Westerfeld, Scott. 2006. Specials.
Specials finishes the series strong. [Warning: While I will not include spoilers for the book, Specials, I really can't avoid giving away some plot elements of the middle book, Pretties. So if you haven't read Pretties but are planning on it at some point, you might want to hold off on reading this review of Specials.] While I loved Uglies, I was less enthused with Pretties. But with Specials, I'm back into the story and loving it. Tally and Shay. It always comes down to the conflict between Tally and Shay. First, they're friends. Then they're enemies. Then they make peace. Then they get mad. Then they get even. Then all is well. All is well until it isn't. It's a very topsy turvy friendship. A complicated relationship. Is it always healthy? No. But the uncertainy is almost always a constant so it is a familiar comfort as well.
The first book, Uglies, addresses the issue of identity. Explores how you see yourself. How you know yourself. The entire series is about that really. In the first book, we've got Tally identifying herself with the "ugly" label she's been brought up in believing. In the second book, we've got Tally identifying with the "pretty" label she's been surgically altered to believe. And in the third book, well, she identifies herself with the "special" label. Again another label put on her by society. She's been surgically altered. She's been brainwashed. She's been trained. At every step in her development there has been someone--an authority figure--telling how to think, what to think, even when to think. And she's really had no way of breaking free of that mindset. That control. Even when she thinks she's almost there...something always happens so she ends up back under someone else's control.
Society putting labels on people. Society trying to tell people how to think and how to behave. Not so farfetched is it? Conformity and nonconformity are not new issues in literature. Gone With The Wind is all about one wild woman who refuses to conform to her society's definitions and rules of ladyhood. The Awakening. Anna Karenina. And countless others I could list if I took the time. Most dystopic fiction in fact comes down to this issue of conformity.
But it goes above and beyond conformity. The books also address the issue of peer pressure and cliques. Individuals vs. groups. Can a person be happy--be content--only if they're part of a group? Do you have be part of a certain group to feel loved? valued? wanted? Is it more important to fit in and be a part of the gang--the group--than it is to be yourself? Is thinking collectively good or bad? What are the pros and cons of such close fellowship? Is this a problem where teens are concerned? Or is this a lifelong issue?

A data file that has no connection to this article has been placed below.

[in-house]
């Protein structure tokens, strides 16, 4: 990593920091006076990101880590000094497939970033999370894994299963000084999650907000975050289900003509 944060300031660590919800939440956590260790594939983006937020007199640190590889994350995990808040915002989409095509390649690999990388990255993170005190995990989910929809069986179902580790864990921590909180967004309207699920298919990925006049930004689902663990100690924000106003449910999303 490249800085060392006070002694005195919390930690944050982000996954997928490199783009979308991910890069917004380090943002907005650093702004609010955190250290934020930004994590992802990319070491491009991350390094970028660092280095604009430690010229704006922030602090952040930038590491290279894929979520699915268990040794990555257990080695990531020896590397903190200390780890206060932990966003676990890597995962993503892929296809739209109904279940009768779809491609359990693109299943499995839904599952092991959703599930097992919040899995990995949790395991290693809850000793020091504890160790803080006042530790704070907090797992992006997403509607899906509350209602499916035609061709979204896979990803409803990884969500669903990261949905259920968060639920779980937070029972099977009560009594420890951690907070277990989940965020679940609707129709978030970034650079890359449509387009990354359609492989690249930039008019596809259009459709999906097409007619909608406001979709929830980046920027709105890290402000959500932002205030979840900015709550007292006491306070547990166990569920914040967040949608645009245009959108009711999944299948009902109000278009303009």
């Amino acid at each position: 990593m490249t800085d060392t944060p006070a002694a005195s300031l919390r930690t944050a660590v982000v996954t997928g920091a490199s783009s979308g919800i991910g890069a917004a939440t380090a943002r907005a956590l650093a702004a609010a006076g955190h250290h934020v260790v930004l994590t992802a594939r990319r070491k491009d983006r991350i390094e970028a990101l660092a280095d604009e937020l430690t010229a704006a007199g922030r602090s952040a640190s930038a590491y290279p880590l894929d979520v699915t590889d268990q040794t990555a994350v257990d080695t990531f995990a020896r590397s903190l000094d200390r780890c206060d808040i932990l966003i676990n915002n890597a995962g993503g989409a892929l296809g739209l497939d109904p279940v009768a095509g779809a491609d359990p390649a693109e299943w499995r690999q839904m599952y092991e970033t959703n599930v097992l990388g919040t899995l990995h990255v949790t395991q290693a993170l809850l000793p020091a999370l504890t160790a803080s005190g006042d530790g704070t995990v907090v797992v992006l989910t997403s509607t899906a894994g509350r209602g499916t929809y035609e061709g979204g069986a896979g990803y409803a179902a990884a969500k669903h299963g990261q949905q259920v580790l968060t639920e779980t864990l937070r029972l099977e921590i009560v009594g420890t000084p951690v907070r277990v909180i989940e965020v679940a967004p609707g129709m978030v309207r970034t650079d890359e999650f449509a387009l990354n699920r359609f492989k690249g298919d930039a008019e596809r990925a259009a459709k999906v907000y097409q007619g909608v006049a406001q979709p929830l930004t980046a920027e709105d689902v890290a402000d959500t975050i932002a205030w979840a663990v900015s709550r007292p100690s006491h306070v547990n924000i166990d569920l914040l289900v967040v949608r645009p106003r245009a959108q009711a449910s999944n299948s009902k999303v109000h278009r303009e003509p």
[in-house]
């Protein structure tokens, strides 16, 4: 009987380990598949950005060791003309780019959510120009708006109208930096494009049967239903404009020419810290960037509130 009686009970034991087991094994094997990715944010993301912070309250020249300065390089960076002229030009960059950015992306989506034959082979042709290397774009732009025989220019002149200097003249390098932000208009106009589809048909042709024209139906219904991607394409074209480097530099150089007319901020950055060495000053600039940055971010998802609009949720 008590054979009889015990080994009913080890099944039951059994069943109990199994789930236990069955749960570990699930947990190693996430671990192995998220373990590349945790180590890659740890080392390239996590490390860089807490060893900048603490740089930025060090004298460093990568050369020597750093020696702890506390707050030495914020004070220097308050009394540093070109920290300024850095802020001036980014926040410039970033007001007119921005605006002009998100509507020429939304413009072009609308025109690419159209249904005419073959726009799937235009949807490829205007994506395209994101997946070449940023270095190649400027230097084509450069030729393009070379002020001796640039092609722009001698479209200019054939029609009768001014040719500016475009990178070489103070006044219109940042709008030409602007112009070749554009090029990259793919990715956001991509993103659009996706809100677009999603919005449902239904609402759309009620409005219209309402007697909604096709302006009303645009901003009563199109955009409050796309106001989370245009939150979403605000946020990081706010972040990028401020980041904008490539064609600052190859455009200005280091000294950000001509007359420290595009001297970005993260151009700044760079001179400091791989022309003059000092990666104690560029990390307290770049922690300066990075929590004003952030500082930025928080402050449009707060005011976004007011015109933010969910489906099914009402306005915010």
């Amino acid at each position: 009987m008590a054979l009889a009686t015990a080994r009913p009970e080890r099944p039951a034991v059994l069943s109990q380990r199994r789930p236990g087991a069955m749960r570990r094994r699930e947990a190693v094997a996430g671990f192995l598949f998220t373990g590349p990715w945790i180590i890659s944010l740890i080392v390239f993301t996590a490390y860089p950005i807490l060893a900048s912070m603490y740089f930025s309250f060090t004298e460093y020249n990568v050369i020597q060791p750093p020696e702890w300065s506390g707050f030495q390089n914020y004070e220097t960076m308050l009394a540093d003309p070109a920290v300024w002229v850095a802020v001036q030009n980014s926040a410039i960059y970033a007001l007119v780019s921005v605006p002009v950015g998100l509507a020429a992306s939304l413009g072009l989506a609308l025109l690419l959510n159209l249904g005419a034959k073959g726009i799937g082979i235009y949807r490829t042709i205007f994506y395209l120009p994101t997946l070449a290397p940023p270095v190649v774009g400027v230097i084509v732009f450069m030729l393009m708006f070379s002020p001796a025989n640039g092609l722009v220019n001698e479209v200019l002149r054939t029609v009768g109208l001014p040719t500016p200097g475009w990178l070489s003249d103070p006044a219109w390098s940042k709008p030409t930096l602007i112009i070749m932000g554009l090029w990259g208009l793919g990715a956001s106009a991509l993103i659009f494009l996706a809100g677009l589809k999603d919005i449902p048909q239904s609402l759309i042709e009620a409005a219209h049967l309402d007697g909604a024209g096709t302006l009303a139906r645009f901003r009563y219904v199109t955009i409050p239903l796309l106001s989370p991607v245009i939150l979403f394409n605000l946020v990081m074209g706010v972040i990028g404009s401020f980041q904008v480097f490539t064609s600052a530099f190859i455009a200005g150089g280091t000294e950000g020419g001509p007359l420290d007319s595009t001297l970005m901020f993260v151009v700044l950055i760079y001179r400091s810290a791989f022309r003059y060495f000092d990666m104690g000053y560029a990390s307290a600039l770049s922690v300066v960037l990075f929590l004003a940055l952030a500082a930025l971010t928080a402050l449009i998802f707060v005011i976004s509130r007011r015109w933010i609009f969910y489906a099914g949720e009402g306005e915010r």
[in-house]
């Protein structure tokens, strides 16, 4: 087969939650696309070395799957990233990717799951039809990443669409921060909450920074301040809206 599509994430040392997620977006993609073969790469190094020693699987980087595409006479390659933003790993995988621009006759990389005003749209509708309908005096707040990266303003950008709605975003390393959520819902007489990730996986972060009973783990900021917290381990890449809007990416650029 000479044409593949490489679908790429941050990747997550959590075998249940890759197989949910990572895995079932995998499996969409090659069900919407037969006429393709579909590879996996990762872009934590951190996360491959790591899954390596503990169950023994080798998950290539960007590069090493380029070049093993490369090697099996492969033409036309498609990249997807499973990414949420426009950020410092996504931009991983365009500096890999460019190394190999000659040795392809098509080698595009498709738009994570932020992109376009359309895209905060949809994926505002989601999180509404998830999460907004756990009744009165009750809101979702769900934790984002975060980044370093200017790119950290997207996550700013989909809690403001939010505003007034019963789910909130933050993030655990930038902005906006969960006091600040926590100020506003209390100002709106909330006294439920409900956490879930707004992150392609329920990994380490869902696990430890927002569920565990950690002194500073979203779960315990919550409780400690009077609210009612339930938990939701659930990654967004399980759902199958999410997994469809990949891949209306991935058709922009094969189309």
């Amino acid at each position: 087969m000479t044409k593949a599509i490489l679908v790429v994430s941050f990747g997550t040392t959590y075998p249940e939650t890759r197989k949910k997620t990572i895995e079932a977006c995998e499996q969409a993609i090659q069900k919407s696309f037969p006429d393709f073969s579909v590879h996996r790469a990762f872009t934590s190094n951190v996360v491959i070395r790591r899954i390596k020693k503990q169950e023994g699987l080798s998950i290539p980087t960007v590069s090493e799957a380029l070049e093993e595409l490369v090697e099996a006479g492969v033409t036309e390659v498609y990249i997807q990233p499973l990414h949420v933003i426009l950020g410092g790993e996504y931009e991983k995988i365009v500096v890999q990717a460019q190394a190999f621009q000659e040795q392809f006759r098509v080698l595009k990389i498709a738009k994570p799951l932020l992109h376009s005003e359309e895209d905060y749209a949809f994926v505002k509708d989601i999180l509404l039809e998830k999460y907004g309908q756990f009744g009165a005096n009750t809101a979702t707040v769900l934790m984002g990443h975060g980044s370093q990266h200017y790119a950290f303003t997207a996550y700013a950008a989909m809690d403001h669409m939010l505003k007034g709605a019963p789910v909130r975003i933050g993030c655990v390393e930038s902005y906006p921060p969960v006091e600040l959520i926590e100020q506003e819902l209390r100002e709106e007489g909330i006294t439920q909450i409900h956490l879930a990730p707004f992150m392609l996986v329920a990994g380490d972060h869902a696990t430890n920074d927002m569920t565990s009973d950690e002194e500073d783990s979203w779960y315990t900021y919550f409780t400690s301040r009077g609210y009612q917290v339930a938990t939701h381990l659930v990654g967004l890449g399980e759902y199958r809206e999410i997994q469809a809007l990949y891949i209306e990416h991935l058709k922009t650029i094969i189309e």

In Specials, Tally has to question and challenge everything. But mostly she has to challenge and question herself. You see, sometimes you're your own worst enemy. Tally's mind is exactly that. She's got to battle herself--battle her past--and come to some sort of decision about who she is and what she wants.
As a reader, I feel you have to question Tally. These three books are told from Tally's point of view. But her "self" changes moment by moment...week by week...month by month at times. The three books follow the course of one year, but at times it feels like Tally has been at least four or five different "selves." Each "self" feels authentic to Tally at the time. But each "self" has been manipulated in some way or other. How can you discern what's real or not real in a circumstance like that. I think in some ways, Tally can be an unreliable narrator. The reader definitely knows more than she does at times. For example, I doubt the reader ever feels that Special Circumstances (led by Dr. Cable) are the good guys and that David and the Smokies are the villains.
Is Tally likeable? Not always. Sometimes I got very frustrated with her. But no matter what I always was wanting the best for her. I wanted her to have a happy ending. Is Shay likeable? Not really. Sometimes she's a really strong, really good character. Other times, she's very catty. Very angry. Out for revenge. She just seems really spiteful at times. More so than Tally ever does. But then again, it all comes down to point of view. If the books were from Shay's point of view, I have no doubt she'd be painted as the sympathetic one while Tally would be seen as the one who did this, that, and the other to ruin Shay's life.
Character development. The strongest (most well developed) characters we have are Shay and Tally. We've got a lot of minor characters. Fausto. Croy. Peris. Dr. Cable. Matty. But the love interests--Zane and David--aren't that strong in my opinion. David rules the first book. He's the "hero" if you will. The one we're supposed to swoon for and adore. And Zane, well, the second book is his territory. He's the pretty one. The one that Tally is in love with in the moment. He's the current boy toy. But the third book, well, it's hard to say. David is back. Zane makes his appearance. But things have changed. Dramatically changed. I can't really say more without spoiling the third book, but let's just say that Tally's feelings for both have changed. And that is something she has to struggle with and battle as well. I think some people are satisfied with the ending of Specials. And I know some people aren't. I'm undecided. Still. Even after the second read I still can't make up my mind when it comes to this triangle.
But I definitely enjoyed it. And I do love the series as a whole.
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